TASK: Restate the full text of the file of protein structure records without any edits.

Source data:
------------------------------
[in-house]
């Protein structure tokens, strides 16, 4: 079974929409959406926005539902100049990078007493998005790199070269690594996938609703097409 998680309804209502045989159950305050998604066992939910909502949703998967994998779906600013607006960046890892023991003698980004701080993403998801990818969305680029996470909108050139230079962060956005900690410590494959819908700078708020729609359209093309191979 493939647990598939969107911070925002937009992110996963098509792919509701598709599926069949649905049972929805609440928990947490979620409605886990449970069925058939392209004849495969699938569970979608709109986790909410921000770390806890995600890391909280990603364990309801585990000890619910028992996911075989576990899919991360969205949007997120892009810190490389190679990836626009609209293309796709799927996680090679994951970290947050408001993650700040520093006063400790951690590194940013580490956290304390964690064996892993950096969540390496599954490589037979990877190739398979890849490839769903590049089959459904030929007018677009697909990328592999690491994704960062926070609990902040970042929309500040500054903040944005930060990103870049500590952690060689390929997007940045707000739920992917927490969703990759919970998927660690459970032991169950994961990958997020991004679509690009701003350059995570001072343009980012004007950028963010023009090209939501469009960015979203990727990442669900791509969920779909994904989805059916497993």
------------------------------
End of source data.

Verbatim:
[in-house]
């Protein structure tokens, strides 16, 4: 079974929409959406926005539902100049990078007493998005790199070269690594996938609703097409 998680309804209502045989159950305050998604066992939910909502949703998967994998779906600013607006960046890892023991003698980004701080993403998801990818969305680029996470909108050139230079962060956005900690410590494959819908700078708020729609359209093309191979 493939647990598939969107911070925002937009992110996963098509792919509701598709599926069949649905049972929805609440928990947490979620409605886990449970069925058939392209004849495969699938569970979608709109986790909410921000770390806890995600890391909280990603364990309801585990000890619910028992996911075989576990899919991360969205949007997120892009810190490389190679990836626009609209293309796709799927996680090679994951970290947050408001993650700040520093006063400790951690590194940013580490956290304390964690064996892993950096969540390496599954490589037979990877190739398979890849490839769903590049089959459904030929007018677009697909990328592999690491994704960062926070609990902040970042929309500040500054903040944005930060990103870049500590952690060689390929997007940045707000739920992917927490969703990759919970998927660690459970032991169950994961990958997020991004679509690009701003350059995570001072343009980012004007950028963010023009090209939501469009960015979203990727990442669900791509969920779909994904989805059916497993």